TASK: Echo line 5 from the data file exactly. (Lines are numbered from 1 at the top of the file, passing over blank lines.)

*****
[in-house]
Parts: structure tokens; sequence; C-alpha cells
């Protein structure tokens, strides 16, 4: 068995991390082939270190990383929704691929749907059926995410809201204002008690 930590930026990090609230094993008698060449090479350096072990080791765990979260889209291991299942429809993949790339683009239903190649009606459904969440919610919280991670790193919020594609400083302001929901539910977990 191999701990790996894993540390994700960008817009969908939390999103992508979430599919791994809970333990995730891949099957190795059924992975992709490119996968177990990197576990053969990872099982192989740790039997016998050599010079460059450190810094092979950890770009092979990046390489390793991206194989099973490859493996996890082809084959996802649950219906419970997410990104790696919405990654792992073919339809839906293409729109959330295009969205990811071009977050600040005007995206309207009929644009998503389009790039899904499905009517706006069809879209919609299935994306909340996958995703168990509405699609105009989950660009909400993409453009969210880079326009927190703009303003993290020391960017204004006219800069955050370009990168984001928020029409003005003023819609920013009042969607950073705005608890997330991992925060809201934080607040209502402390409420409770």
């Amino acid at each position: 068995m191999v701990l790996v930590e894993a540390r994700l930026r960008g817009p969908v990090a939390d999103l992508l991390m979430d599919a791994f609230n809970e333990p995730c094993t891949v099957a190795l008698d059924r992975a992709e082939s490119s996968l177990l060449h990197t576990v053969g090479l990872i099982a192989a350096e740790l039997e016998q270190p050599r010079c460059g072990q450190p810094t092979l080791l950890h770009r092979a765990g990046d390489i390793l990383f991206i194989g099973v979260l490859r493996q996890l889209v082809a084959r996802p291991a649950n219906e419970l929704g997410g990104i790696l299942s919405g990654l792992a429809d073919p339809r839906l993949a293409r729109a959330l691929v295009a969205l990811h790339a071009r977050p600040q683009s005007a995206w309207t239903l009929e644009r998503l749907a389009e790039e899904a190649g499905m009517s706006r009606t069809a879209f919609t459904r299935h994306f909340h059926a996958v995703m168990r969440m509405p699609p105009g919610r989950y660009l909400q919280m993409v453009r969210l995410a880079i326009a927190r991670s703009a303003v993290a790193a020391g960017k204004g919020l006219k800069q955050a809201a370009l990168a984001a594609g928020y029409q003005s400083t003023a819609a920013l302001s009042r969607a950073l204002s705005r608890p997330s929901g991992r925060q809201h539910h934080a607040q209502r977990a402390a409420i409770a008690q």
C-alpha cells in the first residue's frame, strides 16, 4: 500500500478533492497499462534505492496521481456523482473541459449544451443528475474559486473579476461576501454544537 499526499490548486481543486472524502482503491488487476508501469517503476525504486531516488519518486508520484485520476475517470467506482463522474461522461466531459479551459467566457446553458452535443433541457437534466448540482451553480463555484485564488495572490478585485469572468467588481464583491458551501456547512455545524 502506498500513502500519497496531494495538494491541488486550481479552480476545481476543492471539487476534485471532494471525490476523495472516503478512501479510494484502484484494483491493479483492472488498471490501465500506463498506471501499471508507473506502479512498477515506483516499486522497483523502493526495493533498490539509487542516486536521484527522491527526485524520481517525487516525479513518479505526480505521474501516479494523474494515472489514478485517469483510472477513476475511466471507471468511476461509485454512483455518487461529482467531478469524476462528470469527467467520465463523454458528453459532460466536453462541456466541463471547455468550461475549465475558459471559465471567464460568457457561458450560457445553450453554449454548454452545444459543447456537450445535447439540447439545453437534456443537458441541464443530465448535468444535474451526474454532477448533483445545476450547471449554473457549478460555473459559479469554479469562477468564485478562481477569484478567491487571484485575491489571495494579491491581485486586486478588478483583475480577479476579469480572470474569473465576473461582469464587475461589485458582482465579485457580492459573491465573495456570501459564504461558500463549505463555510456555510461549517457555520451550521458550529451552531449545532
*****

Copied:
C-alpha cells in the first residue's frame, strides 16, 4: 500500500478533492497499462534505492496521481456523482473541459449544451443528475474559486473579476461576501454544537 499526499490548486481543486472524502482503491488487476508501469517503476525504486531516488519518486508520484485520476475517470467506482463522474461522461466531459479551459467566457446553458452535443433541457437534466448540482451553480463555484485564488495572490478585485469572468467588481464583491458551501456547512455545524 502506498500513502500519497496531494495538494491541488486550481479552480476545481476543492471539487476534485471532494471525490476523495472516503478512501479510494484502484484494483491493479483492472488498471490501465500506463498506471501499471508507473506502479512498477515506483516499486522497483523502493526495493533498490539509487542516486536521484527522491527526485524520481517525487516525479513518479505526480505521474501516479494523474494515472489514478485517469483510472477513476475511466471507471468511476461509485454512483455518487461529482467531478469524476462528470469527467467520465463523454458528453459532460466536453462541456466541463471547455468550461475549465475558459471559465471567464460568457457561458450560457445553450453554449454548454452545444459543447456537450445535447439540447439545453437534456443537458441541464443530465448535468444535474451526474454532477448533483445545476450547471449554473457549478460555473459559479469554479469562477468564485478562481477569484478567491487571484485575491489571495494579491491581485486586486478588478483583475480577479476579469480572470474569473465576473461582469464587475461589485458582482465579485457580492459573491465573495456570501459564504461558500463549505463555510456555510461549517457555520451550521458550529451552531449545532